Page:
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Foundations of Quality and Continuous Improvement

July 14, 2017 | Posted in:

Business Continuity

Posted by Christine Doucette

Quality is a broad term and can mean different things to different people. From an organizational perspective, quality is a desire for continuous, consistent, efficient, and value-added systems, services, and processes that deliver customer requirements. Quality means striving to improve the overall effectiveness while making all aspects of the organization more operationally fit.

At Systems Engineering (SE), one of our 2017 goals has been to improve quality across the board. Aspiring to increase the value of the services we provide to our customers means continually improving what we do. Continuous improvement is a methodology, a mindset, and way of doing things - it is about improving the flow of processes, removing waste, satisfying our customers, developing and engaging the staff, solving problems, and producing results.

Seeking to improve quality by continuously improving what we do is a journey, not a destination. It is an ongoing effort that needs to be driven by everyone in the organization. Quality, thereby, becomes part of the culture and the way we do things at SE.

Listed below are the three "P's" we've used to walk through the quality enhancement process.

Purpose

There are many benefits to an organization and its customers when there is a focus on continuously improving. The benefits are:

  • Higher customer satisfaction
  • Higher employee satisfaction
  • Lower costs and increased revenue
  • Increased organizational capacity and growth
  • Less waste
  • Better problem solving skills
  • More standard processes with more consistent outcomes

The principles behind quality and continuous improvement include:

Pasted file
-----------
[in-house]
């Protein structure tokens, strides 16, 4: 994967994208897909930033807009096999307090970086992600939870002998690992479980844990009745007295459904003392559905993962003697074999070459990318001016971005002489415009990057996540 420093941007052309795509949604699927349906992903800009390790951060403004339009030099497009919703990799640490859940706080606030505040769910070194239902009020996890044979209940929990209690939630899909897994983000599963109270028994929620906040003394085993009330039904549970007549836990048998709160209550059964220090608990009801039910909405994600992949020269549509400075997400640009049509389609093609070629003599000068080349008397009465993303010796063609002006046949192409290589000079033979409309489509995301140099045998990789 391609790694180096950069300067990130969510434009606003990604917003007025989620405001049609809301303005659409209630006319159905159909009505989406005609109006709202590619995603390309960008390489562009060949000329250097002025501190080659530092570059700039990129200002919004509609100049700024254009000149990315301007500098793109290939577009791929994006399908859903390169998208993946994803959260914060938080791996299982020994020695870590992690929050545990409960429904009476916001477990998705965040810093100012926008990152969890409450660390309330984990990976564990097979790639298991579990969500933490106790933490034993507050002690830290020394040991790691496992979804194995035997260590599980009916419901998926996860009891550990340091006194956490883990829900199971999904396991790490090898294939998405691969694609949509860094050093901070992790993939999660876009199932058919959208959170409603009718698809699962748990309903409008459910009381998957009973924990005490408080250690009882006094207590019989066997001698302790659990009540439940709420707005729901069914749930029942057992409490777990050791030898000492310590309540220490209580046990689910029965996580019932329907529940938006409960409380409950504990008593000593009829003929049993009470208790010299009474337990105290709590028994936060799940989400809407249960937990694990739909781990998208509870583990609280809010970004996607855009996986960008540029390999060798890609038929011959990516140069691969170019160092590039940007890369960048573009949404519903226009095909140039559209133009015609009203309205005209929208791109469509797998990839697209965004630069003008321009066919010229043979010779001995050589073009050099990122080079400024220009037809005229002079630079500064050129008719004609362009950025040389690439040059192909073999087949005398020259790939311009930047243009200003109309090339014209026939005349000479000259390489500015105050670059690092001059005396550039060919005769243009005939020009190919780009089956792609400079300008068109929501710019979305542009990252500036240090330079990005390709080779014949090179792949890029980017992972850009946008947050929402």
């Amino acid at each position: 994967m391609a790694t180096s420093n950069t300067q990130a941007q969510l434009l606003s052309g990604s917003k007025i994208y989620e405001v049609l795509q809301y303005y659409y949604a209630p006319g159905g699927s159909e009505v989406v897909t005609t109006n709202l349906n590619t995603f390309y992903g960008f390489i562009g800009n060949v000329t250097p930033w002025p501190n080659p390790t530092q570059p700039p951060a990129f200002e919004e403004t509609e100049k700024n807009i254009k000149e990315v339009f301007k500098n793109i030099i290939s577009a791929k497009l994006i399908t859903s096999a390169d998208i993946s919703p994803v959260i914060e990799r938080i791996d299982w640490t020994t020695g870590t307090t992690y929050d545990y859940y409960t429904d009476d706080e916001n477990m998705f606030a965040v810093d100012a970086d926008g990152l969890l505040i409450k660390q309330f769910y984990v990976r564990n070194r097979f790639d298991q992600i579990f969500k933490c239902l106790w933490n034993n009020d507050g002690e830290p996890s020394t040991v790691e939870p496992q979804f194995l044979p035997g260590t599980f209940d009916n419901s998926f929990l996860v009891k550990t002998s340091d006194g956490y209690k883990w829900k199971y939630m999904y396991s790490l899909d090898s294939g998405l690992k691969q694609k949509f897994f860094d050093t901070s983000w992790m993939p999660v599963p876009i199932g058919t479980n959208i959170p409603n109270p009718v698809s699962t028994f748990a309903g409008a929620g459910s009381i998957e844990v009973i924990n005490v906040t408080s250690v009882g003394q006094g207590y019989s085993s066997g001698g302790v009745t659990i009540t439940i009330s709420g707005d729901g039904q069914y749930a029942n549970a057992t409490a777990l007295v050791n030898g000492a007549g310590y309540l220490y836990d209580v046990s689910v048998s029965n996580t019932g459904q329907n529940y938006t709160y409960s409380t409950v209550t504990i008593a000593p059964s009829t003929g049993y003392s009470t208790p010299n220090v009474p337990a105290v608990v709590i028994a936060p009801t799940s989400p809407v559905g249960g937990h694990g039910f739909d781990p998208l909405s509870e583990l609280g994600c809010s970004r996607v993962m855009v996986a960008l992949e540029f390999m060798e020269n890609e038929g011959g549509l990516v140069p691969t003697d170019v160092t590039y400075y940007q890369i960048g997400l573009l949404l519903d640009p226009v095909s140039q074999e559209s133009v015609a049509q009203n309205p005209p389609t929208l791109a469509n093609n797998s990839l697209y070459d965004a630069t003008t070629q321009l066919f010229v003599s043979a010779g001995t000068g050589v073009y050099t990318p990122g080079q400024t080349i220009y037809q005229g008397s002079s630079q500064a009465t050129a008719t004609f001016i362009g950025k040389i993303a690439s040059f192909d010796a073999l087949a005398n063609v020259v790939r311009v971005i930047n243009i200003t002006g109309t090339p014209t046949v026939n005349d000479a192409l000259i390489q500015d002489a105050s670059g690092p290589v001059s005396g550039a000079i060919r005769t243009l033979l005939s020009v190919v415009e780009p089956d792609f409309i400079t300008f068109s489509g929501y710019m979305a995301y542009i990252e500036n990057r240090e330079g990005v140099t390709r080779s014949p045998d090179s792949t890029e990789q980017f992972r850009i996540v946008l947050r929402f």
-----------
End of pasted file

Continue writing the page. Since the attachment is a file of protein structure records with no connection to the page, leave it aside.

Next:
• Focusing on the customer and what they value
  • Focusing on making a process more efficient and with less waste
  • Decision making based on data
  • Leadership, vision, and unity of purpose
  • A system-wide cultural attitude of striving to continuously improve
  • Respect and engagement of the people who do the work

Process

When making improvements, solving problems, or initiating changes, following the continuous improvement four-step model of P.D.C.A. (Plan, Do, Check, Adjust) is the best way to organize and systemically work through various challenges. Here's a definition of each: 

  • Plan:
    • Define the problem or change
    • Make a detailed, well-thought-out plan of action
  • Do:
    • Implement the proposed solution or change, "If we do X, then we expect Y."
  • Check:
    • Review and analyze the solution or change - what's working, what's not, what could be better?
  • Adjust:
    • Working well = sustain and make standard
    • Not working well/needs adjusting = go back to PLAN (step 1)

People

Quality and continuous improvement is everyone’s responsibility. Quality is not about one person or department telling others to change or improve what they do but, rather, an effective means to tap the potential, skills, abilities, and knowledge of all employees. To do this, staff must be encouraged to:

  • Be creative and open to new ideas and new learning
  • Be accepting of change and seek to understand one's role in any change initiative
  • Ask often: ask what’s working, what’s not working, what could be better?
  • Ask why: ask open-ended questions to prompt thinking and dig deeper into problems or issues.
  • Be part of an improvement effort
  • Develop self and encourage others to do the same
  • Focus on improving process, not people
  • Engage in team and provide peer-to-peer support
  • Model the behavior you seek or expect in others
  • Hold yourself accountable

Sometimes change is difficult but, if it's necessary and implements good results in the end, it's time to make it happen. 

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Questions or thoughts? Email info@syseng.com or call 888.624.6737.


CDoucette.pngChristine Doucette joined Systems Engineering in April of this year and is the Quality Manager. She is focused on qualifying and improving internal processes and procedures. In the past, Christine has coached and facilitated improvement projects and designed and implemented training programs focused on continuous improvement methodologies.